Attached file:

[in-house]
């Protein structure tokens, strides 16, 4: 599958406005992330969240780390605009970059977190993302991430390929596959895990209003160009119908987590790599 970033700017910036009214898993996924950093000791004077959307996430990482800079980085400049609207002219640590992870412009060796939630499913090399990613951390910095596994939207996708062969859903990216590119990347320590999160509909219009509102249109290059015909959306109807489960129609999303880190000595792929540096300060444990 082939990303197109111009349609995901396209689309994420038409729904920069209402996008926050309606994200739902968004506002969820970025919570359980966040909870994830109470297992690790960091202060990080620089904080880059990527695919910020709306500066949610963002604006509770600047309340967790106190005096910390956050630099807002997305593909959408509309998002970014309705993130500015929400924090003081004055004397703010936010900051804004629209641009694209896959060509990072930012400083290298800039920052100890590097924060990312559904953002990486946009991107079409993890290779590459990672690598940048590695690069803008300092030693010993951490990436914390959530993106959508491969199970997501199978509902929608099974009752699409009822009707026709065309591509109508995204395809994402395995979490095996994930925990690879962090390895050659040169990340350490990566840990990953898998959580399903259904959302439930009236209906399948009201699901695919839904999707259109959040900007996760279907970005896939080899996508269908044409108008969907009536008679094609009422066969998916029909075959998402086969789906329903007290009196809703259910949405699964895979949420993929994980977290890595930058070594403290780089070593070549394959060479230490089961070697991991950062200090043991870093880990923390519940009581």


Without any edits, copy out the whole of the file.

[in-house]
């Protein structure tokens, strides 16, 4: 599958406005992330969240780390605009970059977190993302991430390929596959895990209003160009119908987590790599 970033700017910036009214898993996924950093000791004077959307996430990482800079980085400049609207002219640590992870412009060796939630499913090399990613951390910095596994939207996708062969859903990216590119990347320590999160509909219009509102249109290059015909959306109807489960129609999303880190000595792929540096300060444990 082939990303197109111009349609995901396209689309994420038409729904920069209402996008926050309606994200739902968004506002969820970025919570359980966040909870994830109470297992690790960091202060990080620089904080880059990527695919910020709306500066949610963002604006509770600047309340967790106190005096910390956050630099807002997305593909959408509309998002970014309705993130500015929400924090003081004055004397703010936010900051804004629209641009694209896959060509990072930012400083290298800039920052100890590097924060990312559904953002990486946009991107079409993890290779590459990672690598940048590695690069803008300092030693010993951490990436914390959530993106959508491969199970997501199978509902929608099974009752699409009822009707026709065309591509109508995204395809994402395995979490095996994930925990690879962090390895050659040169990340350490990566840990990953898998959580399903259904959302439930009236209906399948009201699901695919839904999707259109959040900007996760279907970005896939080899996508269908044409108008969907009536008679094609009422066969998916029909075959998402086969789906329903007290009196809703259910949405699964895979949420993929994980977290890595930058070594403290780089070593070549394959060479230490089961070697991991950062200090043991870093880990923390519940009581």